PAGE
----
Socialist Premier Andreas Papandreou today asked parliament to reject the year-old agreement returning Greece to NATO's military wing.

In outlining his foreign policy plans for the first time since his election four weeks ago as Greece's first Socialist premier, Papandreou also reiterated a campaign pledge to negotiate removal of U.S. military bases here and said his government would begin negotiations to have nuclear weapons of the North Atlantic Treaty Organization removed from Greece.

He said he still favored a referendum on whether to remain in the European Community and, in a speech to parliament that charted a clear change of direction for this country in many areas, dedicated his government to broadening its relations with the Arab world.

Papandreou's statements today to the 300-member parliament largely reiterated pledges he made during the campaign that brought his Panhellenic Socialist Movement (Pasok) to power. Pasok won 172 seats in parliament. It was unclear until today just how closely the policies of the Socialist government would follow demands the Socialists made when they were in the opposition.

The program laid out by Papandreou left out none of the sweeping campaign promises of a major shift in Greek policy, putting primary emphasis on the boosting of military defense under an independent foreign policy that includes changed relations with NATO, the United States and the European Community and strengthened ties with Arab and Third World states.

Papandreou rejected as "unacceptable" the so-called Rogers Plan, negotiated by the NATO commander, Gen. Bernard Rogers, last year for Greece's return to participation in NATO military operations. Although never actually carried out by Greece, the plan had been accepted by Turkey and the previous Greek government. Greece withdrew from NATO's military wing in 1974 in protest of the Turkish invasion of Cyprus.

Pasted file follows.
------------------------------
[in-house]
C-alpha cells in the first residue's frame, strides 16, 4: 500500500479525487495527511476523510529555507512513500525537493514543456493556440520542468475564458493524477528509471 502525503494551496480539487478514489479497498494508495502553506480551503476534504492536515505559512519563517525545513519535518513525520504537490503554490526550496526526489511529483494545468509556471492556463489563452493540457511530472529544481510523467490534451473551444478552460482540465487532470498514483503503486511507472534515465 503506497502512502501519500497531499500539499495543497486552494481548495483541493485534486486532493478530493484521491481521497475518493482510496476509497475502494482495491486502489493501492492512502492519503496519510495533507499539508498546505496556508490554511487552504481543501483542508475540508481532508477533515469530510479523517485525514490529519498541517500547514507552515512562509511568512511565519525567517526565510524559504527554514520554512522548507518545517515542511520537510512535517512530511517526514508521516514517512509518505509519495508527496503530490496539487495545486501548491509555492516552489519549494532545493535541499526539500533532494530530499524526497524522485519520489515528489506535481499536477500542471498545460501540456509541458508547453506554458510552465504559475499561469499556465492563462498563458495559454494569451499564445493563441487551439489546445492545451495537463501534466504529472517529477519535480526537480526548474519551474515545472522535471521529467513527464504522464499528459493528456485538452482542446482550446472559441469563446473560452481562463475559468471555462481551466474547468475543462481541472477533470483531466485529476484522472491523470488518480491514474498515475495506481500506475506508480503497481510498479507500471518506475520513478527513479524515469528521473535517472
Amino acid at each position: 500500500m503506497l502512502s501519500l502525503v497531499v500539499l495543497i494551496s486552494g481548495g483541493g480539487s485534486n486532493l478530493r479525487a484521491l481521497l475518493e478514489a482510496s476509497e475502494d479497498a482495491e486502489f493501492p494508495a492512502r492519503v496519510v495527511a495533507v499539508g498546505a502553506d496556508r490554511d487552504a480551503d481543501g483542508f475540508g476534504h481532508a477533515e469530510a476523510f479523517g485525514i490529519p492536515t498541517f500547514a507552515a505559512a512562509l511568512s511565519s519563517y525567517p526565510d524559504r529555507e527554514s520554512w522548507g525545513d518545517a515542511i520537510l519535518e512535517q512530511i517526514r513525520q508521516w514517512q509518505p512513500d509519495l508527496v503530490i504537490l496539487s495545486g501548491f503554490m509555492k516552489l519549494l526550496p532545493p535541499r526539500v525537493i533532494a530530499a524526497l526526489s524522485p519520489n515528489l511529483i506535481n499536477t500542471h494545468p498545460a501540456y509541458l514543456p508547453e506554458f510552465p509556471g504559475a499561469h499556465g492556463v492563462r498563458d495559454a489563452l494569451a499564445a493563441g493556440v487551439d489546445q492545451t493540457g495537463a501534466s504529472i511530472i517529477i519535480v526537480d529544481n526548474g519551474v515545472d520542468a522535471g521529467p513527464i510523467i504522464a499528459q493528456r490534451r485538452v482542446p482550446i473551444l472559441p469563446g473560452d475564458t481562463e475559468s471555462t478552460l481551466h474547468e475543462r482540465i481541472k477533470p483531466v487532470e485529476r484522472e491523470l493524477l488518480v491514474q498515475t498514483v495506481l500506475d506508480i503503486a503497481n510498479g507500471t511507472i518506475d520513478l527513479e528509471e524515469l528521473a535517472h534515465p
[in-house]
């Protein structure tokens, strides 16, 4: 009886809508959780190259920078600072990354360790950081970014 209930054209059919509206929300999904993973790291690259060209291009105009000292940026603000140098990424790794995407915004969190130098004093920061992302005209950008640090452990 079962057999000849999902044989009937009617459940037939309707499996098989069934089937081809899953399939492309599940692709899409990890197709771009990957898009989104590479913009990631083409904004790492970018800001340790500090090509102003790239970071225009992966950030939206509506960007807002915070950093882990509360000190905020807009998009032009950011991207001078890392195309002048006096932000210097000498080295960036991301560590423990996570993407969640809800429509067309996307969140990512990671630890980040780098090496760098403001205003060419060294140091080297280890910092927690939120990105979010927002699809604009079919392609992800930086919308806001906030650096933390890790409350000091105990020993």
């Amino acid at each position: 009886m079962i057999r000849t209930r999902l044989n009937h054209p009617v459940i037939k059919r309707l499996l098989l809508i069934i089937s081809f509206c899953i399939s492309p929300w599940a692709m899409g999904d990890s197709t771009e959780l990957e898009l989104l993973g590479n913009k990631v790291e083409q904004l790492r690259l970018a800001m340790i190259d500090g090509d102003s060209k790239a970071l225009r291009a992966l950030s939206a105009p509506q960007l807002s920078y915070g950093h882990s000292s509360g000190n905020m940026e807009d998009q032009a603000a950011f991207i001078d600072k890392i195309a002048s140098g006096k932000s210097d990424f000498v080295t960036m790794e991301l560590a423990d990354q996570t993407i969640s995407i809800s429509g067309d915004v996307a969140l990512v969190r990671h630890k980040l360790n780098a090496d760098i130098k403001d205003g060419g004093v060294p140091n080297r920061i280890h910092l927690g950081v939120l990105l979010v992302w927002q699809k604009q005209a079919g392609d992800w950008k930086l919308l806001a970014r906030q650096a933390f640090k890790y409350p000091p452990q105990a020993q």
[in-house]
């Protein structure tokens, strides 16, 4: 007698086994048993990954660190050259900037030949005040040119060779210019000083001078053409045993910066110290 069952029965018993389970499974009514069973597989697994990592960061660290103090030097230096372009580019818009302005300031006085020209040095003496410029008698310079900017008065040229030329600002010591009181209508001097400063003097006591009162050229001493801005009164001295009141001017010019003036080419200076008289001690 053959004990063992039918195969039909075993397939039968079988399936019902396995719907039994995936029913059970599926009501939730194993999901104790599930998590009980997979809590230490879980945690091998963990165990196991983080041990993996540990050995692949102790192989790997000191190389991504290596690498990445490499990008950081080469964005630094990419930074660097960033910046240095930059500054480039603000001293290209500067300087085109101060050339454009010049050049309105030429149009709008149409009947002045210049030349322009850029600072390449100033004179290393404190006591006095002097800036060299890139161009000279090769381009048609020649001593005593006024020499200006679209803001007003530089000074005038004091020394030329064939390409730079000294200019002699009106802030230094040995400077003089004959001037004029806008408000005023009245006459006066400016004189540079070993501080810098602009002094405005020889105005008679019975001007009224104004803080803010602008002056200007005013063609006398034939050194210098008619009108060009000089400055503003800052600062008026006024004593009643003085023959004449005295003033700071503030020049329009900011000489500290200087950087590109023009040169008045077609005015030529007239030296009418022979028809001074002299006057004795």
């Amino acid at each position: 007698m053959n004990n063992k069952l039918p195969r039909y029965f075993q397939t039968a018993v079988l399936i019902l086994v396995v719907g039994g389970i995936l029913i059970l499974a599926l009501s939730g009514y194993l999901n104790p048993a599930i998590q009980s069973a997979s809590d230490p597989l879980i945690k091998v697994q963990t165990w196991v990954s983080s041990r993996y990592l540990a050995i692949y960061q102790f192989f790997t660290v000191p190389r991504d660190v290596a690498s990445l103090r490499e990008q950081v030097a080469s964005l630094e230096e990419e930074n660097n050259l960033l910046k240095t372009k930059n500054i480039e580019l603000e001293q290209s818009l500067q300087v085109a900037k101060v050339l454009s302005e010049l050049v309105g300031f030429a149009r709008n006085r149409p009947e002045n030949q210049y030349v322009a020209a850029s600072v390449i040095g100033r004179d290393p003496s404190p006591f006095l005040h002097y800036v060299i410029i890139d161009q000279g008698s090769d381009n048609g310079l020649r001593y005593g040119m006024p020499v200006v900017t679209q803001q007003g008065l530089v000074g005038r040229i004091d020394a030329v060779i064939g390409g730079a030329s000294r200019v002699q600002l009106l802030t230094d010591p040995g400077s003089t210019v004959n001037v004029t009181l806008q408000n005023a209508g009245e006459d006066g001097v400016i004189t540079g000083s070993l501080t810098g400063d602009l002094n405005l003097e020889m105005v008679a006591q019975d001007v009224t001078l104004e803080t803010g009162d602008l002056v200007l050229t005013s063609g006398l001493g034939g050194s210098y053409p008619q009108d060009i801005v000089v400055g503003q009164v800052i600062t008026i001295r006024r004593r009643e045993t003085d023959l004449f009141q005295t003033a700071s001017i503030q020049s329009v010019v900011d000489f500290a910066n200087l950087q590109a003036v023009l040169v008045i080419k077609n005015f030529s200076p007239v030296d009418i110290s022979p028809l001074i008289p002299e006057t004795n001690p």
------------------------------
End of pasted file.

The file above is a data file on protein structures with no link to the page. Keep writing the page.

"There is no sense in our belonging to the military wing of an alliance which does not guarantee our eastern borders with Turkey against any possible threat," Papandreou told the 300 deputies and a packed visitors' gallery.

"Moreover the Rogers agreement places in doubt the limits of Greece's operational control in the Aegean, which we deem unacceptable," he said. His comments, however, did not appear to rule out further negotiations with NATO.

According to the Rogers agreement, Turkey, which objected to Greek reentry on pre-1974 terms, agreed to lift its implied veto in favor of sorting out the question of control of Aegean airspace after Greece's reintegration. The pre-1974 terms gave Athens full operational control of the airspace.

Athens then changed its mind, however, and held out against a review of Aegean control. As leader of the Socialist opposition at the time, Papandreou criticized the conservative New Democracy government for agreeing to rejoin NATO's military operations on terms jeopardizing Greek control rights in the Aegean.

Papandreou's statements today appear to end hopes on the part of Greece's Western allies that Pasok campaign rhetoric would give way to moderated policies once the Socialists were faced with the realities of power.

The Socialist administration's policy program also said Greece, in a first step toward establishing a nuclear-free zone in the Balkans, will move unilaterally to oust the nuclear weapons currently stationed at the U.S. military bases in Greece.

The move is jarring to NATO officials, who fear the Greek example will set off a chain reaction at a time when the peace movement is strong in Europe and is spawning campaigns to halt the planned deployment of medium-range nuclear missiles in Western Europe.

Papandreou added that his administration will begin talks with the United States on U.S. bases in Greece in early 1982 to reach an interim agreement until they can be permanently dismantled. One of the Socialists' goals is ridding Greece of all foreign military installations.

Although Papandreou stresssed his government's commitment to a referendum on the issue of European Community membership, he indicated that Greece may resort to the less drastic option of seeking better terms until a referendum is called by President Constantine Karmanlis.

In stressing Athens' intention to boost ties with the Balkan and Arab states and the Third World, he repeated his government's support of the right of all Palestinian refugees to return to their home.

On the domestic front, Papandreou outlined a grim economic picture for 1981, featuring a balance-of-payments deficit of $2.3 billion, an inflation rate of more than 25 percent and declining investments and productivity.

Papandreou said his government would combat the situation through a program of boosting investments, revising bank credit policy, aiding problem industries and reinforcing the troubled small- and mid-size businesses sector, leading up to a five-year economic development plan starting in 1982.

He said the government will proceed with the "socialization" of key industries, including some of the large shipyards. His program will range from nationalizing some sectors of the economy to revamping operations like banks that are already state-controlled.